This is where the great tragedy occurs. People believe that they are free to do as they please, but the body has limits. Likewise, they invest tremendous energy in trying to control how others think of them.

(Read: “How To Stop Worrying What Other People Think About You”)

I learned this lesson when it came to my sobriety.

While my life dramatically improved when I stopped drinking, it wasn’t the action itself that caused the greatest change. Rather, it was me working with strength and clarity that allowed me to get control of my life. 

Instead of focusing on the quality of their thoughts, they focus on the perception of their actions. This is a recipe for misery.

Your mind has no limits.

The only reason that you think it does is because society has a vested interest in you never realizing your true potential. A strong mind is a free mind; free mind rebels and asks questions.

No matter what the state of your body is, there currently is no technology capable of altering your mind.

What Is The Mind?

When I speak of your mind, I’m not merely referring to your intelligence. Your mind is the place where all intent is harnessed and flows from. You underestimate its strength because it is true strength. True strength requires true control.

This control takes effort. This strength must be built and refined. It all starts and ends in the mind.

You can influence the mind via the body. The opposite of this is true, but not necessarily easy. As Mike Cernovich says in Gorilla Mindset, “It’s easier to act yourself into a new way of thinking than it is to think yourself into a new way of acting.”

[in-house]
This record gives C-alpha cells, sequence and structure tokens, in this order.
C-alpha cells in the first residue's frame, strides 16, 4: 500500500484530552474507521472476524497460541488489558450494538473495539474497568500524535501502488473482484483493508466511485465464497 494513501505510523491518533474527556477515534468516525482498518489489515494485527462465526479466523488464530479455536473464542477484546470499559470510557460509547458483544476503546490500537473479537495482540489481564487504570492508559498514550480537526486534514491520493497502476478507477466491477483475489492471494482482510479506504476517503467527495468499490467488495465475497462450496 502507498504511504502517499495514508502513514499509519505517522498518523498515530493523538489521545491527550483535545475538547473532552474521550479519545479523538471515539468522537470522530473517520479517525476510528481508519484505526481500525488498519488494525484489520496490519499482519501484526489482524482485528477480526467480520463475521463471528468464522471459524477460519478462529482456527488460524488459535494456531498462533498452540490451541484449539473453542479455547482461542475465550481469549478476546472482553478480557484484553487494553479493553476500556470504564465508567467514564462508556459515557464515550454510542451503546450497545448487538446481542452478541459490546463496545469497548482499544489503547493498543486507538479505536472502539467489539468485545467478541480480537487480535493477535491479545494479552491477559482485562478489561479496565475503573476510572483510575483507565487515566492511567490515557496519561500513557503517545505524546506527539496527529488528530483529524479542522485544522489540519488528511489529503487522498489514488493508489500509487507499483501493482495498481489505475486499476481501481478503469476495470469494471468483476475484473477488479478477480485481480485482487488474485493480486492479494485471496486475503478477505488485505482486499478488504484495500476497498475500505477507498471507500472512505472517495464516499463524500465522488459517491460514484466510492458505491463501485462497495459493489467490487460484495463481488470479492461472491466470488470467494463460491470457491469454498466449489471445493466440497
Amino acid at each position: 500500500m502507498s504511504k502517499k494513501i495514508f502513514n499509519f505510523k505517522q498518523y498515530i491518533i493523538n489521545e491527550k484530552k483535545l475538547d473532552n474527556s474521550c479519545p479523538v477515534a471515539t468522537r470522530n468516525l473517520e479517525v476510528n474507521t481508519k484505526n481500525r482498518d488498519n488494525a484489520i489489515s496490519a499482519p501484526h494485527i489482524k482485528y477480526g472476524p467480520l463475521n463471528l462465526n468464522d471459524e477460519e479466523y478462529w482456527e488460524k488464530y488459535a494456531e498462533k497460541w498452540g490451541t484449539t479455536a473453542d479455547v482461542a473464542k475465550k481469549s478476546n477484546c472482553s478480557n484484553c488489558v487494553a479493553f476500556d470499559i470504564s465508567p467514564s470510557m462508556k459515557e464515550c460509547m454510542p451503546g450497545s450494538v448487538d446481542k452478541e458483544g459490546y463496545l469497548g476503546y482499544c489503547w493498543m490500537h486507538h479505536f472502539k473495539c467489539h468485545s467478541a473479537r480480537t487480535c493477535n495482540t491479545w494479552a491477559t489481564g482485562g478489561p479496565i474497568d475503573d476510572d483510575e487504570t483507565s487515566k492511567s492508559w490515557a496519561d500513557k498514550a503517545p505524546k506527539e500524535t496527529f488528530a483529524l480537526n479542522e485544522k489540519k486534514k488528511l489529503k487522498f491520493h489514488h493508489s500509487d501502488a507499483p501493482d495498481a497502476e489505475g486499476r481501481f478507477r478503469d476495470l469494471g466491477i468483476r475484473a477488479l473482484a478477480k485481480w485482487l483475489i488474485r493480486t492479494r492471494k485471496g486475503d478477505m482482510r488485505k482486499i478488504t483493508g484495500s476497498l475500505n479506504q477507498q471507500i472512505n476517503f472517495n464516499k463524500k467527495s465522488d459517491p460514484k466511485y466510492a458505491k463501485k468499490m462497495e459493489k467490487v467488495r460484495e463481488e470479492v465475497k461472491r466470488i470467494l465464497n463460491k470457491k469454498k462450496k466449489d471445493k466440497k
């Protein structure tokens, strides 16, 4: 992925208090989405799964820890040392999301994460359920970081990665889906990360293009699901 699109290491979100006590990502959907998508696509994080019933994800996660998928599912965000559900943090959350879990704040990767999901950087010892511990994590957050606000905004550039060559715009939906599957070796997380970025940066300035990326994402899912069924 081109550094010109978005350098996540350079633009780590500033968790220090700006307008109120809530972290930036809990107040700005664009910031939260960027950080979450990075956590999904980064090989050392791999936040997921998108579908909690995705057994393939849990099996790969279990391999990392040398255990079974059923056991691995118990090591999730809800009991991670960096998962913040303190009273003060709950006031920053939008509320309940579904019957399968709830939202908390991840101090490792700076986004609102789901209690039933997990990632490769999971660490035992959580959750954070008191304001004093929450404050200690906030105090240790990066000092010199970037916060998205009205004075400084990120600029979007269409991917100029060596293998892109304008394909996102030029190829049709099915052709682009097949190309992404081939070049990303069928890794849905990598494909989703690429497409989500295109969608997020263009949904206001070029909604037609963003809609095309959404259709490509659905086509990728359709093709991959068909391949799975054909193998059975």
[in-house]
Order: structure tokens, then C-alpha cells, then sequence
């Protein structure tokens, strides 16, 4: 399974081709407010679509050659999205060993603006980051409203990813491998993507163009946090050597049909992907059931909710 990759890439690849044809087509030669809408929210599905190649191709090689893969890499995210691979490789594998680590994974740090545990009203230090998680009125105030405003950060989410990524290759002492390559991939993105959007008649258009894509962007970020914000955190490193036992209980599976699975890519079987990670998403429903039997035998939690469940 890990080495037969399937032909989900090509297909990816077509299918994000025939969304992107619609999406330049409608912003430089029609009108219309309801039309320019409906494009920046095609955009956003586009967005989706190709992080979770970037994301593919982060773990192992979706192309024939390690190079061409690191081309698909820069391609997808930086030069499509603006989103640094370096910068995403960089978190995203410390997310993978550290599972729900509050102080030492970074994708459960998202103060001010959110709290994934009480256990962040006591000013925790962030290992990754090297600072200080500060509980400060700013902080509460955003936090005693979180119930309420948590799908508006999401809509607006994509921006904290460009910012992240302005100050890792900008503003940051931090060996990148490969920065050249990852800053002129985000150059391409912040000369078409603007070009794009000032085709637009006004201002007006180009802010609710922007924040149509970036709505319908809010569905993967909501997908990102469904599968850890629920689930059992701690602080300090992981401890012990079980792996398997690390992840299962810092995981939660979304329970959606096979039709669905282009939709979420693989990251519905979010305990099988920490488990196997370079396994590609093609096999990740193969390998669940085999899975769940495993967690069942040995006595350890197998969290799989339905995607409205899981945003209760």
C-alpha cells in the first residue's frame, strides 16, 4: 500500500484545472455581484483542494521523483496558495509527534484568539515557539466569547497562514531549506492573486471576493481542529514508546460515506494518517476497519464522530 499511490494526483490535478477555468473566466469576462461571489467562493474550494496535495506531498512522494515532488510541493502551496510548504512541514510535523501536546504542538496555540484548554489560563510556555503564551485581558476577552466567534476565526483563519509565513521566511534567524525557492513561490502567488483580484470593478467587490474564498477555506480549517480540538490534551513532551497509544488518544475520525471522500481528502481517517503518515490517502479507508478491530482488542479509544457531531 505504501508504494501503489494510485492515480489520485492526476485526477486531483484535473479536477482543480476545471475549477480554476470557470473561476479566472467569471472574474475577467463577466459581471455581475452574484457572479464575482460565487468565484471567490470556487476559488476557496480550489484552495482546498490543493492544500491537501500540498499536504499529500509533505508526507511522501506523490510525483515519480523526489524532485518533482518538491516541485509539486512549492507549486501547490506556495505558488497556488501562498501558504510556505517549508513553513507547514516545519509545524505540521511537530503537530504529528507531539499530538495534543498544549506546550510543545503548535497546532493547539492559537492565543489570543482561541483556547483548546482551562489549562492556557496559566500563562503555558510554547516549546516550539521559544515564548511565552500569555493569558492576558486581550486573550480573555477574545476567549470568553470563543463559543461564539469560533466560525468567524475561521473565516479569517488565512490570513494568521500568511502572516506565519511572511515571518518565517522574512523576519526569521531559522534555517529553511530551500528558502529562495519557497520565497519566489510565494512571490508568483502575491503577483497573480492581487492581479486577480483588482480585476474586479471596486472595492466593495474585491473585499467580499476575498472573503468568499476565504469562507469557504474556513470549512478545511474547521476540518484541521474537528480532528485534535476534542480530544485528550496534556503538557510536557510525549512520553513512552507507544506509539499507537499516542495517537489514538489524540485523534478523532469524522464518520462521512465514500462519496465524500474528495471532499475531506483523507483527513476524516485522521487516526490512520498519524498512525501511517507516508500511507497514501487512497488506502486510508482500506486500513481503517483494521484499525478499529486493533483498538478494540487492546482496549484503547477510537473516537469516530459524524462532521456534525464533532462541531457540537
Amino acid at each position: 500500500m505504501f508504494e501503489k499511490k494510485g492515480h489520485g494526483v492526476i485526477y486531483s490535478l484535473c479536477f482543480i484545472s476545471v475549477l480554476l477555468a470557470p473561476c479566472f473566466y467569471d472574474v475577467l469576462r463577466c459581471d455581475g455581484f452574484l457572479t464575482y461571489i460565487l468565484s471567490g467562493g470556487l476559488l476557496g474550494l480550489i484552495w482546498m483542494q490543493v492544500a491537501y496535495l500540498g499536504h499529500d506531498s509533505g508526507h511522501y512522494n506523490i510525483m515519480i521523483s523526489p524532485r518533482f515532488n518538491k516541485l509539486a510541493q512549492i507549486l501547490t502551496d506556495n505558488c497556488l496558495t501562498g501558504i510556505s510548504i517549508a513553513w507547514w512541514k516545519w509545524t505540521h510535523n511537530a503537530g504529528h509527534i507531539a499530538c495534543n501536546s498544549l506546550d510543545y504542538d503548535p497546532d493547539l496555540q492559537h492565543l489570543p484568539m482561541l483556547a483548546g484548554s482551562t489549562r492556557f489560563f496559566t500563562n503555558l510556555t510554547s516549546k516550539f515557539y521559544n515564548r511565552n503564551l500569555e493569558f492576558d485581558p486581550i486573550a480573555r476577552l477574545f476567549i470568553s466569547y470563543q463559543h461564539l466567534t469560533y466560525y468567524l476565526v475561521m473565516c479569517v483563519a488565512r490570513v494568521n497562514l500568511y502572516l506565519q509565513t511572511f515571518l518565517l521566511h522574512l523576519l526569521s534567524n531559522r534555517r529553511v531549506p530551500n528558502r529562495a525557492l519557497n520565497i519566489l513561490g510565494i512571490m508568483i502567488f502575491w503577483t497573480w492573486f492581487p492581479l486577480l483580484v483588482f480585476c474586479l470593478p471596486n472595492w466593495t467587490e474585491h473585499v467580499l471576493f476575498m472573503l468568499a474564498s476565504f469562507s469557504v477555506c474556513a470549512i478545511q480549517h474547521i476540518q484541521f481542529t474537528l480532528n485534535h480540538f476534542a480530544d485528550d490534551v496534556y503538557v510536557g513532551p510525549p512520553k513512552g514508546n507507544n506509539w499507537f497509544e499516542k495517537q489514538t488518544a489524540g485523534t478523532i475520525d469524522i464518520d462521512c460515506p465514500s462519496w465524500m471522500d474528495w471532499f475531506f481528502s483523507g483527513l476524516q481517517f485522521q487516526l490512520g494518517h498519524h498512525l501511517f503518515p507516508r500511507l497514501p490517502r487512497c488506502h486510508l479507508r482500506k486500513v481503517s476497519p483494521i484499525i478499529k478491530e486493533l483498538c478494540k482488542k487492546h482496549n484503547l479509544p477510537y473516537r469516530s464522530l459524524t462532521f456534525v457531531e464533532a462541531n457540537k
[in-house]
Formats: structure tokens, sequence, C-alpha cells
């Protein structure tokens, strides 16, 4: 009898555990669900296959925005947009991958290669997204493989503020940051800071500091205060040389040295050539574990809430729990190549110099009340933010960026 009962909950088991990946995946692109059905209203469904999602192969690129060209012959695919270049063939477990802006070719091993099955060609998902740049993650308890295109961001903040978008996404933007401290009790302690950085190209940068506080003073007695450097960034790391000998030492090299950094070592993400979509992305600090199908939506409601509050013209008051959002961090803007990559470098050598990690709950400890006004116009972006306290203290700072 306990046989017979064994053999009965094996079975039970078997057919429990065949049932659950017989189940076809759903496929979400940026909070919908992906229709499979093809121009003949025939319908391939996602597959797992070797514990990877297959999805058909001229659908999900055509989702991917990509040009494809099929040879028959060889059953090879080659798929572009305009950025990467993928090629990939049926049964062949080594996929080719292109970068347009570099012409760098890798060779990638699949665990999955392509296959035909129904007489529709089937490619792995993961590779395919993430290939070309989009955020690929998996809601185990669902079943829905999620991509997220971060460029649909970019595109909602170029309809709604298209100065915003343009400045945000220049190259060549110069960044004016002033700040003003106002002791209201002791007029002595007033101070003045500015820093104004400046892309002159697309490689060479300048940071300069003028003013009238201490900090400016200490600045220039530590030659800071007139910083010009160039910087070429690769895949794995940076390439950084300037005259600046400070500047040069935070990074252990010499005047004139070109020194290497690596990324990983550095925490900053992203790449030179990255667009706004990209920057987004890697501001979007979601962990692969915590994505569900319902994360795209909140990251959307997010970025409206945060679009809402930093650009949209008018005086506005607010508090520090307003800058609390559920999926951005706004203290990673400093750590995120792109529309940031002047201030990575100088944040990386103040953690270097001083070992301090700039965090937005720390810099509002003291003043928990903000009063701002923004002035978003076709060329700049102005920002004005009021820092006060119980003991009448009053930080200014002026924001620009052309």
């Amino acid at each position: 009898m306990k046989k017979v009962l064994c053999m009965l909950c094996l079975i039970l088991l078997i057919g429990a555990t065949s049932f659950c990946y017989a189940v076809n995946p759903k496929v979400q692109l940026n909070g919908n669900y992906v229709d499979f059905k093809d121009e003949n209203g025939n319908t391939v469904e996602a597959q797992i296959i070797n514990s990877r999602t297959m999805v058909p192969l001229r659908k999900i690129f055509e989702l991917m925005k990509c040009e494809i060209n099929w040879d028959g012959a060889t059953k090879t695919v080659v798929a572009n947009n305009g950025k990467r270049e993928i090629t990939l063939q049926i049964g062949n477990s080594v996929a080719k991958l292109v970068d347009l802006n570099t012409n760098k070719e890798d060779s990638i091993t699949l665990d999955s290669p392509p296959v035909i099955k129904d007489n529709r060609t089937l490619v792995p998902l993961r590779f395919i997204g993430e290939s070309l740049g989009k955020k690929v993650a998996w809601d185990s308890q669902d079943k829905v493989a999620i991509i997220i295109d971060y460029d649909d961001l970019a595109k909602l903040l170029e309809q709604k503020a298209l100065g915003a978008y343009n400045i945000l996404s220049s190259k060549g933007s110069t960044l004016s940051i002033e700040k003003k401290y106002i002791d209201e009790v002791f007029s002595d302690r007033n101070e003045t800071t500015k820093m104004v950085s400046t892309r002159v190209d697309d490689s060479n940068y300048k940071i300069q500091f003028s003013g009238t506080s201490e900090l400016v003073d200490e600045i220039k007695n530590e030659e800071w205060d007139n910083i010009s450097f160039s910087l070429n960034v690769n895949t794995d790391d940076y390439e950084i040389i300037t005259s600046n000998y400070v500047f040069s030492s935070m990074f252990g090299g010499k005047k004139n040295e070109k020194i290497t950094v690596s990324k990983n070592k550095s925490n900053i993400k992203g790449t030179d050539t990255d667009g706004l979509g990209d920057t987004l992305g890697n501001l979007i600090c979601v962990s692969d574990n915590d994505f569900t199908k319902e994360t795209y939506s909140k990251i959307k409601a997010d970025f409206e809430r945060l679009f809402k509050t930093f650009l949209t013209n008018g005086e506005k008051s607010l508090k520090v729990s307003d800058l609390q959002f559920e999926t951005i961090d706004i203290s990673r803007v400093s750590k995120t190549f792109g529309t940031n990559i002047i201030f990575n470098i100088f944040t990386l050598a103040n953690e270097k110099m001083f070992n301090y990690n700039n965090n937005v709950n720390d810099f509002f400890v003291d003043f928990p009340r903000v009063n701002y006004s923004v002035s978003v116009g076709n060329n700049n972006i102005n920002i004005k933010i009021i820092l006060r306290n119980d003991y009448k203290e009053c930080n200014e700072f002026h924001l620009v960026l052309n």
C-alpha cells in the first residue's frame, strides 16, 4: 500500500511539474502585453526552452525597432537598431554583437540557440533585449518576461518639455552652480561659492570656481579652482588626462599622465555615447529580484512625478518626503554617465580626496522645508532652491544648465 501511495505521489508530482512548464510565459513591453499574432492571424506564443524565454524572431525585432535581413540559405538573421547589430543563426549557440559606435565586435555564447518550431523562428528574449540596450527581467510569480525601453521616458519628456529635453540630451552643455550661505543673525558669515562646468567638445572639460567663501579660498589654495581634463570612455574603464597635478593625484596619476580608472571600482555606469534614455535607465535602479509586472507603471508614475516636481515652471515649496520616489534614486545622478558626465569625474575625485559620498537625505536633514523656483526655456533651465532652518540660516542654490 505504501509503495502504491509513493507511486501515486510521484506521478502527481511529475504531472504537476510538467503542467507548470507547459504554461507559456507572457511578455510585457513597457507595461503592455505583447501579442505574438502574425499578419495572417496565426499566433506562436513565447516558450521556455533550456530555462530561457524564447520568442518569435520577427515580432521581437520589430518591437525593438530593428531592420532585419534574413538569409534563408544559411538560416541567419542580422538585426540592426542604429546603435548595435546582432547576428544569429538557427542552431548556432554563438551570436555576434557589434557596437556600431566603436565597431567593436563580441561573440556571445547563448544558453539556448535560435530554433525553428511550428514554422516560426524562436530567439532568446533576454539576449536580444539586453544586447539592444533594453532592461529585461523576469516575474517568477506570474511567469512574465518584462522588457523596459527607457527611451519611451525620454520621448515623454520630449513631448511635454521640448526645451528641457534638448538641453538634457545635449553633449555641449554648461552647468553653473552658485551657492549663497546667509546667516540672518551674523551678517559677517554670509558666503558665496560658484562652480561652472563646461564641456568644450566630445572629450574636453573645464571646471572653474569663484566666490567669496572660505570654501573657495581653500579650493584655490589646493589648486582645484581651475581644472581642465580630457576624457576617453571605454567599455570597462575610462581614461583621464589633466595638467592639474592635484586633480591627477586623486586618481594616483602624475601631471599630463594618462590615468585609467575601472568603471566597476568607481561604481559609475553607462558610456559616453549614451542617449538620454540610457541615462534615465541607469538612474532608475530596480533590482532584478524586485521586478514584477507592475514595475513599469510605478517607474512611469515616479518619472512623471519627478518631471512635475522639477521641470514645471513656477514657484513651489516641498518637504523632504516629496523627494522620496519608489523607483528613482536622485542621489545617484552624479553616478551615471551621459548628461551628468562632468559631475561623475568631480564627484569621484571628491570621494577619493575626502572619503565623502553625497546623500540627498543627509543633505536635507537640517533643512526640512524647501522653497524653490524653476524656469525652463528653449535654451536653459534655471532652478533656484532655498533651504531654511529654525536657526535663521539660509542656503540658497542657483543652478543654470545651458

Physical training is a very powerful tool for changing for controlling your mind because it provides tangible feedback. The training forces you to be disciplined, but that discipline comes with immediate change and growth.

(Read: “How to Think Like A Professional Fighter: 48 Lessons From Boxing”)

This shows your mind what is possible when you control and focus your intent. It’s impossible to influence exactly how your body will develop, but forcing yourself to workout will produce a change.

You can control your mind and the intent you put into your workout. You can’t control your body and how it responses to the workout.

This is the difference between between control and influence.

A few months apart with training in between. I couldn’t control exactly how my body would change. I could only control the intent behind the change.

The Ultimate Realization

Ease your emotions and humble your ego with the following realization: there is very little in this world that you can control.

There are more things that you have influence over, but even that list is surprisingly small.

Where you can leverage your influence, do so with outcome independence. Where you lack control, practice cognitive minimalism and remove this burden from your heart.

You’ll get more out of your limited years on this planet if you do this.

And next, read this: How to Get Lucky: 9 Easy Ways to Seduce The Goddess of Fate